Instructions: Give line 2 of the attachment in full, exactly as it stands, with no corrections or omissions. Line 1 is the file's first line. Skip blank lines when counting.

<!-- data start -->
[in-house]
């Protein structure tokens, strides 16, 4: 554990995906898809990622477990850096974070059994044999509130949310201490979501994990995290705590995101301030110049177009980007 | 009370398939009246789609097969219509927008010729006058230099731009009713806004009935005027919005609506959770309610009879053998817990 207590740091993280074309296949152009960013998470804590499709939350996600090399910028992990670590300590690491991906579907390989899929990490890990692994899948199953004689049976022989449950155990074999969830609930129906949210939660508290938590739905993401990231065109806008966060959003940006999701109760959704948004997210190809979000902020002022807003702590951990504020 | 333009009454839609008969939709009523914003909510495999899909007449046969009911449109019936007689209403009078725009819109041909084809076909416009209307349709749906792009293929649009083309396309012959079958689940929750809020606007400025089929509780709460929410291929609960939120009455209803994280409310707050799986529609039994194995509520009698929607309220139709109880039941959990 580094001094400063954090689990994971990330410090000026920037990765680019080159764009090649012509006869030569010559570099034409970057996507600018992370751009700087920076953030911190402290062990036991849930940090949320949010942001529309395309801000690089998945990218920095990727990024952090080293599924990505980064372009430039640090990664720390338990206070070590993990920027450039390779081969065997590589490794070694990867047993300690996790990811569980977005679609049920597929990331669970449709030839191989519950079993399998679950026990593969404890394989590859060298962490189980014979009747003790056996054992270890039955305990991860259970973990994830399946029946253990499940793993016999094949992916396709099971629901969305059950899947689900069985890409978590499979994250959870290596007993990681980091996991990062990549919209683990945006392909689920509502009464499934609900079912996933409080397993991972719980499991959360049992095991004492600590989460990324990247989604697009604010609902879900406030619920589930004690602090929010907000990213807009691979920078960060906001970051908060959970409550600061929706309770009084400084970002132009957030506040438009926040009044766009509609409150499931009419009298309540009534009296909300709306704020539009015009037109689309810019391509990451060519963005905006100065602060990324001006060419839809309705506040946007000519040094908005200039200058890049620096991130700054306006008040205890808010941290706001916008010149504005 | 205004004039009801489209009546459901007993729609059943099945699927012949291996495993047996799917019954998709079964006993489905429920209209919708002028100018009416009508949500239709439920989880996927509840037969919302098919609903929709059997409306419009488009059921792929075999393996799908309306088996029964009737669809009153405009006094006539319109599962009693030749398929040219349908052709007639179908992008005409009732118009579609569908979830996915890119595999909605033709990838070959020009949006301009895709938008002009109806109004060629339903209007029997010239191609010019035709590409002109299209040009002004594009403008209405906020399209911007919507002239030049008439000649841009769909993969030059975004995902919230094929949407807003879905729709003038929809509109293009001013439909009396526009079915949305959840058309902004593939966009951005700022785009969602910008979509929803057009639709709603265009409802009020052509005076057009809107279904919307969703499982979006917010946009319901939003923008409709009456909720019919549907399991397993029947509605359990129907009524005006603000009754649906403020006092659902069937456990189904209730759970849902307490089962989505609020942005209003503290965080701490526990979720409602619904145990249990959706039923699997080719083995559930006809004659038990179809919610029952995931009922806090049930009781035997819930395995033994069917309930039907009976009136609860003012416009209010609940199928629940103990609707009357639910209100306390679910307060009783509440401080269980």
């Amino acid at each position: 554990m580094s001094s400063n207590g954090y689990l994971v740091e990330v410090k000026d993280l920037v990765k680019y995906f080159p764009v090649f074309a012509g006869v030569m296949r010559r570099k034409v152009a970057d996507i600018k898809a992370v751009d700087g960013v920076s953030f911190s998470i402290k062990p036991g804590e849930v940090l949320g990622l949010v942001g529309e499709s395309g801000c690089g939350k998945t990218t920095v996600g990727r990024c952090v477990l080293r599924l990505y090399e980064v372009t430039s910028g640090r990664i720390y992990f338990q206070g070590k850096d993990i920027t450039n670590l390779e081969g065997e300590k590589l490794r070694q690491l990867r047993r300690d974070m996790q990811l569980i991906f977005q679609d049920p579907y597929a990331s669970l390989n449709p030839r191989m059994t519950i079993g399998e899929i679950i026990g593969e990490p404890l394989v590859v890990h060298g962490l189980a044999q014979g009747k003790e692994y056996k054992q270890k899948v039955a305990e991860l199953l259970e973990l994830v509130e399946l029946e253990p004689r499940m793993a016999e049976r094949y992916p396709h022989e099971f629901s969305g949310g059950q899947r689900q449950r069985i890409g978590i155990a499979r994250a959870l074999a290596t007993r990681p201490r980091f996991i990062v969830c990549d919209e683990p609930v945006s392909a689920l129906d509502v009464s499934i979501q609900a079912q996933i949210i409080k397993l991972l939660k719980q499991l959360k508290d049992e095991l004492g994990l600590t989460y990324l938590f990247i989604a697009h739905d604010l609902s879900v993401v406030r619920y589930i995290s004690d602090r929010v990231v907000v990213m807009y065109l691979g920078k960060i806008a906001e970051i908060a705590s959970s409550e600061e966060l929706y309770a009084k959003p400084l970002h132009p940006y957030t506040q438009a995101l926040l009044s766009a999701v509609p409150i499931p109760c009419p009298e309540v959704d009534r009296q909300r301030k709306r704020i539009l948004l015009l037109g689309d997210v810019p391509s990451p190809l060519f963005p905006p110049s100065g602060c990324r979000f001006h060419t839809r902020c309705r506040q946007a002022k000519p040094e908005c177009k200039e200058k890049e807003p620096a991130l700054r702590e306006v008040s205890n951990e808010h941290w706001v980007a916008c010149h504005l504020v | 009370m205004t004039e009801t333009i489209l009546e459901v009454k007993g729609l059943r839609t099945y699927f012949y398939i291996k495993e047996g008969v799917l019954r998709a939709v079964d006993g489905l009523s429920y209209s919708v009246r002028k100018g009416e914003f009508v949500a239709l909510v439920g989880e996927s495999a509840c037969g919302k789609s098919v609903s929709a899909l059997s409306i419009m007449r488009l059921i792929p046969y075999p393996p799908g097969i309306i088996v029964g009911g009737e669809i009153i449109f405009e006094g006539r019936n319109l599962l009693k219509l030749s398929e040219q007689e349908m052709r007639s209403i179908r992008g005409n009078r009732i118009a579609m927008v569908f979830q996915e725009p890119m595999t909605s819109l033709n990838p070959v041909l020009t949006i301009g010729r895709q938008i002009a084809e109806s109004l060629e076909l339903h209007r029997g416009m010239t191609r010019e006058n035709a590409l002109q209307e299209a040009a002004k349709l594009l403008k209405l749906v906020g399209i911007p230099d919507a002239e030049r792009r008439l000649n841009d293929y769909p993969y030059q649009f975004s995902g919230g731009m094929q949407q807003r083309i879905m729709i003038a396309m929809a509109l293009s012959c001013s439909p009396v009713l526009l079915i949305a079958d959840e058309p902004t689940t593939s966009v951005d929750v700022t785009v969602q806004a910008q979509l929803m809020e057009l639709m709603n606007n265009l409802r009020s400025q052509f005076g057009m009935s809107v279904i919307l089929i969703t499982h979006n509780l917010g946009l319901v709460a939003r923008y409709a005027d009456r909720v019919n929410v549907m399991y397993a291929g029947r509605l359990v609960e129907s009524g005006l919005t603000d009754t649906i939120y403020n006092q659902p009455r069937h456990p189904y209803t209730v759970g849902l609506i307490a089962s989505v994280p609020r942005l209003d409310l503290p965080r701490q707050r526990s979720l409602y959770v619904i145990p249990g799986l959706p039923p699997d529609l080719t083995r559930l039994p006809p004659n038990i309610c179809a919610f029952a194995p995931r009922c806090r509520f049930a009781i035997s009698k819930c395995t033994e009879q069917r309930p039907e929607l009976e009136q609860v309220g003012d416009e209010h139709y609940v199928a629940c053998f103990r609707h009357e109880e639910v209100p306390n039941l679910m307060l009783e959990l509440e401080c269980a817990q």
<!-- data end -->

């Protein structure tokens, strides 16, 4: 554990995906898809990622477990850096974070059994044999509130949310201490979501994990995290705590995101301030110049177009980007 | 009370398939009246789609097969219509927008010729006058230099731009009713806004009935005027919005609506959770309610009879053998817990 207590740091993280074309296949152009960013998470804590499709939350996600090399910028992990670590300590690491991906579907390989899929990490890990692994899948199953004689049976022989449950155990074999969830609930129906949210939660508290938590739905993401990231065109806008966060959003940006999701109760959704948004997210190809979000902020002022807003702590951990504020 | 333009009454839609008969939709009523914003909510495999899909007449046969009911449109019936007689209403009078725009819109041909084809076909416009209307349709749906792009293929649009083309396309012959079958689940929750809020606007400025089929509780709460929410291929609960939120009455209803994280409310707050799986529609039994194995509520009698929607309220139709109880039941959990 580094001094400063954090689990994971990330410090000026920037990765680019080159764009090649012509006869030569010559570099034409970057996507600018992370751009700087920076953030911190402290062990036991849930940090949320949010942001529309395309801000690089998945990218920095990727990024952090080293599924990505980064372009430039640090990664720390338990206070070590993990920027450039390779081969065997590589490794070694990867047993300690996790990811569980977005679609049920597929990331669970449709030839191989519950079993399998679950026990593969404890394989590859060298962490189980014979009747003790056996054992270890039955305990991860259970973990994830399946029946253990499940793993016999094949992916396709099971629901969305059950899947689900069985890409978590499979994250959870290596007993990681980091996991990062990549919209683990945006392909689920509502009464499934609900079912996933409080397993991972719980499991959360049992095991004492600590989460990324990247989604697009604010609902879900406030619920589930004690602090929010907000990213807009691979920078960060906001970051908060959970409550600061929706309770009084400084970002132009957030506040438009926040009044766009509609409150499931009419009298309540009534009296909300709306704020539009015009037109689309810019391509990451060519963005905006100065602060990324001006060419839809309705506040946007000519040094908005200039200058890049620096991130700054306006008040205890808010941290706001916008010149504005 | 205004004039009801489209009546459901007993729609059943099945699927012949291996495993047996799917019954998709079964006993489905429920209209919708002028100018009416009508949500239709439920989880996927509840037969919302098919609903929709059997409306419009488009059921792929075999393996799908309306088996029964009737669809009153405009006094006539319109599962009693030749398929040219349908052709007639179908992008005409009732118009579609569908979830996915890119595999909605033709990838070959020009949006301009895709938008002009109806109004060629339903209007029997010239191609010019035709590409002109299209040009002004594009403008209405906020399209911007919507002239030049008439000649841009769909993969030059975004995902919230094929949407807003879905729709003038929809509109293009001013439909009396526009079915949305959840058309902004593939966009951005700022785009969602910008979509929803057009639709709603265009409802009020052509005076057009809107279904919307969703499982979006917010946009319901939003923008409709009456909720019919549907399991397993029947509605359990129907009524005006603000009754649906403020006092659902069937456990189904209730759970849902307490089962989505609020942005209003503290965080701490526990979720409602619904145990249990959706039923699997080719083995559930006809004659038990179809919610029952995931009922806090049930009781035997819930395995033994069917309930039907009976009136609860003012416009209010609940199928629940103990609707009357639910209100306390679910307060009783509440401080269980």